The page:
In the fall, the deciduous trees lose their chlorophyll and their leaves reveal beautiful reds, oranges and yellows. This is a time that many animals are preparing for the winter season ahead. There is a growing population of black bears in the area and visitors may see one putting on weight for the winter hibernation. Beavers may be seen working on lodges and dams in the upper channels of Laurel Lake at twilight.
Access for People with Disabilities
éThis symbol indicates facilities and activities that are Americans with Disabilities Act (ADA) accessible for people with disabilities. This publication text is available in alternative formats.
If you need an accommodation to participate in park activities due to a disability, please contact the park you plan to visit.
Information on nearby attractions is available from: Cumberland Valley Visitor Bureau. www.visitcumberlandvalley.com
Gettysburg Convention and Visitors Bureau. www.gettysburg.travel
Kings Gap Environmental Education Center: Kings Gap offers environmental education programs from preschool environmental awareness programs to environmental problem solving programs. 717-486-5031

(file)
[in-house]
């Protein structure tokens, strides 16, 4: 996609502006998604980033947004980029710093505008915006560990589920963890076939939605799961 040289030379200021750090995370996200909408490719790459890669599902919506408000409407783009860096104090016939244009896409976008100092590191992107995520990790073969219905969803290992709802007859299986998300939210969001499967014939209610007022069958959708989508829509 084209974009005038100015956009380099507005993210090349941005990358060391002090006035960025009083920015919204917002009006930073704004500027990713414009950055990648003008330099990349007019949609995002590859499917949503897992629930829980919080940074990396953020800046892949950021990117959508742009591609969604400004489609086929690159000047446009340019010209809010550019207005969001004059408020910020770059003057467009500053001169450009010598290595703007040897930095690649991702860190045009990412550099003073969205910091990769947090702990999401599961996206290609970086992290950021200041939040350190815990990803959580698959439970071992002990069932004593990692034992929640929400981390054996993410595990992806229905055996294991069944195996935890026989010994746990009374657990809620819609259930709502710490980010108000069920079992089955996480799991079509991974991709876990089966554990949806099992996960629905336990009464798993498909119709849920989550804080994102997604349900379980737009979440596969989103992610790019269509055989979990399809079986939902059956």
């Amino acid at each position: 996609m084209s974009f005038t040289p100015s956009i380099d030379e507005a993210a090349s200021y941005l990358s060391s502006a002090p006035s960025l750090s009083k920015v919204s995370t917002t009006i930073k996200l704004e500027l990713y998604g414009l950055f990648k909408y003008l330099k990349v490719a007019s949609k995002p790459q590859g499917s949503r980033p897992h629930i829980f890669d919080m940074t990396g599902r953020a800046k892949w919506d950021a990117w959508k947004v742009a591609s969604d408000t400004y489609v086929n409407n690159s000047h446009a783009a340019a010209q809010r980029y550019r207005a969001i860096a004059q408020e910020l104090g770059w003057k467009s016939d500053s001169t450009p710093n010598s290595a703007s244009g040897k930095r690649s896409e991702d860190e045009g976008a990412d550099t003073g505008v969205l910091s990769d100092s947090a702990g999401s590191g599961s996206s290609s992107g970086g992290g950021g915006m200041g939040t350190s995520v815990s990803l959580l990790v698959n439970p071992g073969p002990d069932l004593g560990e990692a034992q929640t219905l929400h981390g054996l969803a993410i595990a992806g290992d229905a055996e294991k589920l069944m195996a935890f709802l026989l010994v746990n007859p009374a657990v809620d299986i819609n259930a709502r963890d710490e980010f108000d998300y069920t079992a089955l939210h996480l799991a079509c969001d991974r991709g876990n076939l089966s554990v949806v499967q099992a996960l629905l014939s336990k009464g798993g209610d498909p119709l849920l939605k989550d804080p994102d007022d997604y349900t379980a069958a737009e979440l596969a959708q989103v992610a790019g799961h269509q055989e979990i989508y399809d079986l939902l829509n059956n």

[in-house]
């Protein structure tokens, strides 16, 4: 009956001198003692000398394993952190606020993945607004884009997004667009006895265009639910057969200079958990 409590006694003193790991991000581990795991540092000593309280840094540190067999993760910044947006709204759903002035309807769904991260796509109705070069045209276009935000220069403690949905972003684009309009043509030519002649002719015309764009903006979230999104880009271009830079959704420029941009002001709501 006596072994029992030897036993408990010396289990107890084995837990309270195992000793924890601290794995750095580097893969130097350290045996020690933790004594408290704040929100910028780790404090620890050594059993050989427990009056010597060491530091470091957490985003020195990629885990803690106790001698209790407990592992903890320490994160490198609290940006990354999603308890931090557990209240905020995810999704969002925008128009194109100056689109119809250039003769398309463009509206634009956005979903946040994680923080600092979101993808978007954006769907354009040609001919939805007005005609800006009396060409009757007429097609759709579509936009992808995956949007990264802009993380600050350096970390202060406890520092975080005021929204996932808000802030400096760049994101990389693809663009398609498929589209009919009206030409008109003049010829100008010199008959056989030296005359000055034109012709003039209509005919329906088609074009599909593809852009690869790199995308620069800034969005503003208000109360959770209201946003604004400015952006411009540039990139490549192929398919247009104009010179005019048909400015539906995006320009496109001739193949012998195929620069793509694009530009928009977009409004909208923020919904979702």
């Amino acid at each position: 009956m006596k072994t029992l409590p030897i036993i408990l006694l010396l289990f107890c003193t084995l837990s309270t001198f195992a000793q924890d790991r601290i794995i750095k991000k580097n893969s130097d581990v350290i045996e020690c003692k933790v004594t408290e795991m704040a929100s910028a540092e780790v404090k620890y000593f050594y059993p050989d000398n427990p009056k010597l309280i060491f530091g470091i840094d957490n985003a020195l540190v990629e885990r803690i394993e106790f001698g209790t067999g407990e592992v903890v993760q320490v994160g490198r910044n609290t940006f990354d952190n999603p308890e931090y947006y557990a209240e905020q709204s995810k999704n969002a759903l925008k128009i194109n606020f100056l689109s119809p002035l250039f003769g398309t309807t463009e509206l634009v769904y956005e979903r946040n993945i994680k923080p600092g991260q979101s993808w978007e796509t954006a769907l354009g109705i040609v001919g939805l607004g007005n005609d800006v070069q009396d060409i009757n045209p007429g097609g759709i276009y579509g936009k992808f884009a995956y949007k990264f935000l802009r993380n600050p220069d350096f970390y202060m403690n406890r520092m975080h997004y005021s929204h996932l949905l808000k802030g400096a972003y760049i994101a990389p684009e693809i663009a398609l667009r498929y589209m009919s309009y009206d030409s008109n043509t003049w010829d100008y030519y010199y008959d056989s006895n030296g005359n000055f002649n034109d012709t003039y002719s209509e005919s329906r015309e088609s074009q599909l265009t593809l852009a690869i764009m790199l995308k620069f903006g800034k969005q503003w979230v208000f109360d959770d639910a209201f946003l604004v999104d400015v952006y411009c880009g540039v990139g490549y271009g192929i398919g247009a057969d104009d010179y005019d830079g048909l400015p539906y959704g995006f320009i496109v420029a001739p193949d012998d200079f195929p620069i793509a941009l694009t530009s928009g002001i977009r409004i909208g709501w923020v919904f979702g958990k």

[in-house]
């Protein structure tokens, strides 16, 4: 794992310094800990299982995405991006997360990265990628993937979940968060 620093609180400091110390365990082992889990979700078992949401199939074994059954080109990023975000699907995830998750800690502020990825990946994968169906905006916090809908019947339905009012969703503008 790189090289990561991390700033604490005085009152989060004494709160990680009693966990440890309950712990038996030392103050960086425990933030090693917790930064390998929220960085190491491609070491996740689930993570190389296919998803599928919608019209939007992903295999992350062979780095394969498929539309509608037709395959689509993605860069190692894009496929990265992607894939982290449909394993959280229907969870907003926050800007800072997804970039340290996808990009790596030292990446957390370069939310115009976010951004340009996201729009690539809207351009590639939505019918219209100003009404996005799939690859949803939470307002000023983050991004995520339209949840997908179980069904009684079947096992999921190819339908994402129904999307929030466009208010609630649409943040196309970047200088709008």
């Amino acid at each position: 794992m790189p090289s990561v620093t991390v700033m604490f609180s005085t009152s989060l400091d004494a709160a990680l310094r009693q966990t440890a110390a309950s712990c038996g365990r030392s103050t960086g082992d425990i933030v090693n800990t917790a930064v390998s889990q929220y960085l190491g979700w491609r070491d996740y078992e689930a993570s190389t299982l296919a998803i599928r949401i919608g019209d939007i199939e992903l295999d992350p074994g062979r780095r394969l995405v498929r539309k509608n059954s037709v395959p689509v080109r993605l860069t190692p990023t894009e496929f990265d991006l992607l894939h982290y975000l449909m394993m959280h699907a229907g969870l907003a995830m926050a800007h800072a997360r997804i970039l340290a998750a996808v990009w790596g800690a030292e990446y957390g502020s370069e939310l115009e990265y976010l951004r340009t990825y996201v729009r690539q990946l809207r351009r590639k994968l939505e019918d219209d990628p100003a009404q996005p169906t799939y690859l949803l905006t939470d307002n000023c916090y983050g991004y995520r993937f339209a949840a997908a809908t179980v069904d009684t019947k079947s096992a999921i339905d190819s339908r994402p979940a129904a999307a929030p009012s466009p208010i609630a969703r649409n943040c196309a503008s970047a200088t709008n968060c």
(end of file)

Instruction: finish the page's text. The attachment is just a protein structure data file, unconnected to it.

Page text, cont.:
Michaux State Forest: This 85,000-acre forest surrounds the park and offers general recreation like hunting, fishing and hiking. 717-352-2211
Protect and Preserve Our Parks
Please make your visit safe and enjoyable. Obey all posted rules and regulations and respect fellow visitors and the resources of the park.
• Be prepared and bring the proper equipment. Natural areas may possess hazards. Your personal safety and that of your family are your responsibility.
• Alcoholic beverages are prohibited.
• Please camp only in designated areas and try to minimize your impact on the campsite.
• Firewood Advisory: Firewood may contain non-native insects and plant diseases. Bringing firewood into the park from other areas may accidentally spread pest insects and diseases that threaten park resources and the health of our forests. Campers should use local firewood. Do not take wood home and do not leave firewood - Burn It!
• Prevent forest fires by having a fire in proper facilities and properly disposing of hot coals. Do not leave a fire unattended.
In an Emergency
Contact a park employee or dial 911. For directions to the nearest hospital, look on bulletin boards or at the park office.
Carlisle Regional Medical Center
361 Alexander Spring Road
Carlisle, PA 17013
For More Information Contact:
Pine Grove Furnace State Park
1100 Pine Grove Road
Gardners, PA 17324-9078
GIS: Lat. 40.03295 Long. -77.30467
An Equal Opportunity Employer
Information and Reservations
Make online reservations at www.visitPAparks.com or call toll-free 888-PA-PARKS (888-727-2757), 7 a.m. to 5 p.m., Monday to Saturday, for state park information and reservations.